Whether you’re traveling by plane, train or automobile, we’ve gathered our best tips for a 3-part “Eating on the Holiday Go” series. It’s a darn shame, but most airports, train stations and roadside stops offer little more than the standard American junk food fare. The good news is you can bring your own food, and it doesn’t have to be complicated!We’ve covered plane and train travel and car trip food, and now it’s time for what you eat at your final destination. It’s hard enough to stay on track with health and fitness while traveling, but when it comes to staying with relatives or friends, it can be a double whammy of a challenge! We’ve all been there — even with the best of intentions, we may find ourselves dining with others who mean well but may not be as conscious about good food choices as we would hope. Here are a few suggestions that may help:
Bring along healthy foods as gifts. This doesn’t have to be just healthy cookies and treats. You can also bring along healthy main dishes, dips, cheeses, veggies, etc. If possible, stop at a store close to your destination to pick up a few (healthy) items to present to your hosts. Fruit platters, vegetable platters, fresh shrimp with cocktail sauce, cut up veggies and healthy dips such as bean dip or hummus are good places to start.
Offer to help in the preparation of meals, or give your hosts a break and cook a meal for them!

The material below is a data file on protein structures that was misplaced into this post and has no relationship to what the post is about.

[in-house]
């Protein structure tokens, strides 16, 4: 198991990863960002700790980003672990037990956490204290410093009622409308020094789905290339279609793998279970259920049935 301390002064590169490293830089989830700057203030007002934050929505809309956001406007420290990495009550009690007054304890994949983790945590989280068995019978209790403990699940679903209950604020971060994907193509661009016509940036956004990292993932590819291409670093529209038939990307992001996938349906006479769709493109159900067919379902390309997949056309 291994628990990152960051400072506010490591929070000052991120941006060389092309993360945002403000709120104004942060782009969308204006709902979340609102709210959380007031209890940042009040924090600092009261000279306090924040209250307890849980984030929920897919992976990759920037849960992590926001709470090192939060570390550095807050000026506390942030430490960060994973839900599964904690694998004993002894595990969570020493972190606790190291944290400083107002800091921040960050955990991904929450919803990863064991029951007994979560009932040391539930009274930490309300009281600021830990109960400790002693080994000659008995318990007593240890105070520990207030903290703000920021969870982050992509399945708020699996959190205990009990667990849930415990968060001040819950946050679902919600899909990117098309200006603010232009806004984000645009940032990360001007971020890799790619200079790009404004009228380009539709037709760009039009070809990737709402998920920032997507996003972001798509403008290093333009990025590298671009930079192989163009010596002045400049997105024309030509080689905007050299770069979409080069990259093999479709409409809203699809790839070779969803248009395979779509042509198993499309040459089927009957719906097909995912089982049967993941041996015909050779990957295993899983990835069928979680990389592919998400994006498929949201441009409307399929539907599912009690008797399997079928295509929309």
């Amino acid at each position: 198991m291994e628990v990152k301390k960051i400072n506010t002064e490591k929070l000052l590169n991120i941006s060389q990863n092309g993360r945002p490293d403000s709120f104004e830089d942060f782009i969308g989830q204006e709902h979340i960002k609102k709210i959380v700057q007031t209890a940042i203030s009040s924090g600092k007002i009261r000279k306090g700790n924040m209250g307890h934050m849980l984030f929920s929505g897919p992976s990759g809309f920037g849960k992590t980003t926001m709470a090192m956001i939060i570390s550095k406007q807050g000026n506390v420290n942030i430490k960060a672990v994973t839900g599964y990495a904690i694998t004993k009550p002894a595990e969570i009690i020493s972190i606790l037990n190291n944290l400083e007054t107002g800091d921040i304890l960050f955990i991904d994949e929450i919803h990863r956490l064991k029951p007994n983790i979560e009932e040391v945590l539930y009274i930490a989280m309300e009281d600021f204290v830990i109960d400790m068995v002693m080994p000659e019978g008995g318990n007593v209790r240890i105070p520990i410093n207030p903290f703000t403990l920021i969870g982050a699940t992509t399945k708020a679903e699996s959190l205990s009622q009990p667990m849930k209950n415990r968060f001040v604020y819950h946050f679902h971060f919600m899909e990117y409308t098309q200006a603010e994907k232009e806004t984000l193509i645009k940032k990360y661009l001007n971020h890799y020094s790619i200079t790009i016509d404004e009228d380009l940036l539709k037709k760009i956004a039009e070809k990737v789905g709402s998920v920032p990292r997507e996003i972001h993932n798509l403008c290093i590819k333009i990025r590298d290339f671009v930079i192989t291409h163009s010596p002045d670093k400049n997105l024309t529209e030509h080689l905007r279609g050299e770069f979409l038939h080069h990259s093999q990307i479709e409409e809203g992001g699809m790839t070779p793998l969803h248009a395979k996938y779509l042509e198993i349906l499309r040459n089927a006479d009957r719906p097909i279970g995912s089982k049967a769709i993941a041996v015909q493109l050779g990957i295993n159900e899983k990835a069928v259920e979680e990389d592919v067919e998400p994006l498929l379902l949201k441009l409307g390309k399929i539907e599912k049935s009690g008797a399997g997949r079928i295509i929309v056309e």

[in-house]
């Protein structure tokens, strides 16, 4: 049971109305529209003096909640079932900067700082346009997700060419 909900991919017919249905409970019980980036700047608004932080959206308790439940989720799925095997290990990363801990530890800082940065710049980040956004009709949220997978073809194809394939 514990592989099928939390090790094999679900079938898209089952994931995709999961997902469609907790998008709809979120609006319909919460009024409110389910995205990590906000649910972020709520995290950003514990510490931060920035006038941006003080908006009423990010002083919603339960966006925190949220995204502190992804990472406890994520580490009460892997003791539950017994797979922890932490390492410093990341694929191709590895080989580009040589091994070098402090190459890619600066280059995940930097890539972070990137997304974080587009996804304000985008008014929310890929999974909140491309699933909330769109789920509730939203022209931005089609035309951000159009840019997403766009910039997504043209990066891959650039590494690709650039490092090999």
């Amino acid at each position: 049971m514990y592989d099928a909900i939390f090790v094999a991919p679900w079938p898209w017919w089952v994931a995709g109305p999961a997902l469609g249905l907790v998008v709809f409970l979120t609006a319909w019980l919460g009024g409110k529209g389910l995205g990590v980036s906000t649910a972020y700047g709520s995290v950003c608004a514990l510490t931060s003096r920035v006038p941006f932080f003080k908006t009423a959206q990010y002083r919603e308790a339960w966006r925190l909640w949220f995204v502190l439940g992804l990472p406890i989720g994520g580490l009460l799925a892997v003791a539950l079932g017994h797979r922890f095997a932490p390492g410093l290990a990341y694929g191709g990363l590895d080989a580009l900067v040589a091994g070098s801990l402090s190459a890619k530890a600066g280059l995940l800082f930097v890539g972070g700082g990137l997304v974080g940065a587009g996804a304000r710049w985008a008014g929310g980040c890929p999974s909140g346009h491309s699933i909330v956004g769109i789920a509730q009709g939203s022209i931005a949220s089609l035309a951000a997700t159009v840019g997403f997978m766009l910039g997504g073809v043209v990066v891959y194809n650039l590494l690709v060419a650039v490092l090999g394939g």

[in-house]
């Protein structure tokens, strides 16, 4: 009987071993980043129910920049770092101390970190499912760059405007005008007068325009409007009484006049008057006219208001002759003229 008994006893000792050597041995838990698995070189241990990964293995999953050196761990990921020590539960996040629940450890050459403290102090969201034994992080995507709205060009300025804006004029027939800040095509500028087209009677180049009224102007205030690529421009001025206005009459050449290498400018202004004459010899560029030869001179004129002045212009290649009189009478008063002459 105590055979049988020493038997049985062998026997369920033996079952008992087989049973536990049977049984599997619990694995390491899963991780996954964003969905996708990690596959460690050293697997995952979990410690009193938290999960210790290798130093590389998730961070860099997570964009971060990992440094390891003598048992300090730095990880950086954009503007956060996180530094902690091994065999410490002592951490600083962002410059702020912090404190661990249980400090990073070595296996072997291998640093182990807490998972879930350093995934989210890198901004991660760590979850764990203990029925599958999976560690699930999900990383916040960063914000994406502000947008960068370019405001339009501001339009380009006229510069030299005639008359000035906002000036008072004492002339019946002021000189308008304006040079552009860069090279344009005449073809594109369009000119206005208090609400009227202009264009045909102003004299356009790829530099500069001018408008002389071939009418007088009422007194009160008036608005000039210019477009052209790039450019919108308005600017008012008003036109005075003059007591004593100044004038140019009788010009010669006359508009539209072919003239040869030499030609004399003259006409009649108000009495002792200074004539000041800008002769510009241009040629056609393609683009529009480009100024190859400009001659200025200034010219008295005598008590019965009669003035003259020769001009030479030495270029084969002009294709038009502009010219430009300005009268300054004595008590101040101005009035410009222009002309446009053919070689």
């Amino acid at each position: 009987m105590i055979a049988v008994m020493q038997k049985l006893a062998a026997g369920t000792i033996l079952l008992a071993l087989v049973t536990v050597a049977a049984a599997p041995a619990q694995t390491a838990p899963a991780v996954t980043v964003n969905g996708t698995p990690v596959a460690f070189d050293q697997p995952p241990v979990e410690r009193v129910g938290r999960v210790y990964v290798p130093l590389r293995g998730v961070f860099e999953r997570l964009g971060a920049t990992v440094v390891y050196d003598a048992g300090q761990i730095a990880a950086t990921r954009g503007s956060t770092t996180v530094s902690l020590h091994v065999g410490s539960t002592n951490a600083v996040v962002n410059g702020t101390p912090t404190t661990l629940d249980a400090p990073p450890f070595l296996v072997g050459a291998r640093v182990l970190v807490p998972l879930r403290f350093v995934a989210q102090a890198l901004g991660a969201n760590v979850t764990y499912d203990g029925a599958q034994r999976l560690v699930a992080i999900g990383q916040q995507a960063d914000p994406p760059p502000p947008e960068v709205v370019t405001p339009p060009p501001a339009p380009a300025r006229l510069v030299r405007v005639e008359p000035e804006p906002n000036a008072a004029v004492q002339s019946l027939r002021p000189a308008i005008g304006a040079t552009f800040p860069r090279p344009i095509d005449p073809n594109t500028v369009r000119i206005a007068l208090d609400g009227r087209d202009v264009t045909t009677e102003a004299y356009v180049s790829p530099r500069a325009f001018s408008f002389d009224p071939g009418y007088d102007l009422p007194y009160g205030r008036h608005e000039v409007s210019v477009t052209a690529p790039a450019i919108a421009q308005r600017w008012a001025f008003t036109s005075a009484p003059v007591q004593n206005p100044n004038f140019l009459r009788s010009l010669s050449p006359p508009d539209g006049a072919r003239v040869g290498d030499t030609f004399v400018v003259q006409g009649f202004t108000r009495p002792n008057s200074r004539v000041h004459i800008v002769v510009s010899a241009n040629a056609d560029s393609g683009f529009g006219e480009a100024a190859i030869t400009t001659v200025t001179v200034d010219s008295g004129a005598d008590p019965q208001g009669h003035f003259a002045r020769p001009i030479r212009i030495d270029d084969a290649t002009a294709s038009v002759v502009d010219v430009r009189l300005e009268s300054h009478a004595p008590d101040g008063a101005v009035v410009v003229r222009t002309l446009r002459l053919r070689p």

Do a bit of the grocery shopping to help out. Scope it out in advance to locate the closest natural food store. (You can search for us locally.)
Remember, if you find yourself at a conventional grocery store, shop the perimeter of the store as much as possible. Look for whole grain breads, fresh veggies and fruits, canned legumes with no additives, and whole grains such as brown rice and old fashioned oatmeal.
If faced with a less-than-optimal meal prepared by others, load up on raw salad, veggies, fruits, whole grains and lean proteins as much as possible. Skip the salad dressing, and ask your hosts for some olive oil and lemon or vinegar.
Pack an assortment of fruit bars, nut bars and protein bars and keep them handy in your room for a healthy snack/replacement meal.
To keep yourself sane, try to get enough sleep at night, and remain active during the day. Walking or other forms of exercise are a must while on vacation. In fact, a brisk walk in crisp cool air can do wonders to regenerate a sluggish body — invite your hosts to join you!
Do your best to start your day with a healthy breakfast. My favorites include oatmeal, nuts, eggs, fresh fruit and yogurt. If you know you aren’t likely to get healthy fair the rest of the day, a good breakfast can set you up for a better outcome.
Be sure to stay well hydrated by drinking enough pure water. Be moderate with the alcohol, and if you take supplements of vitamins, minerals or herbs, don’t forget to bring them along for the journey.
Remember, everybody wants (and deserves) a break over the holidays. For most of us, that means not worrying too much about what to eat. We offer these suggestions not to steer you away from enjoying yourself, but rather as a way for you to maintain your energy and to feel well during your holiday.Got some favorite healthy foods you like to bring along to friends and family at holiday time? Let us know!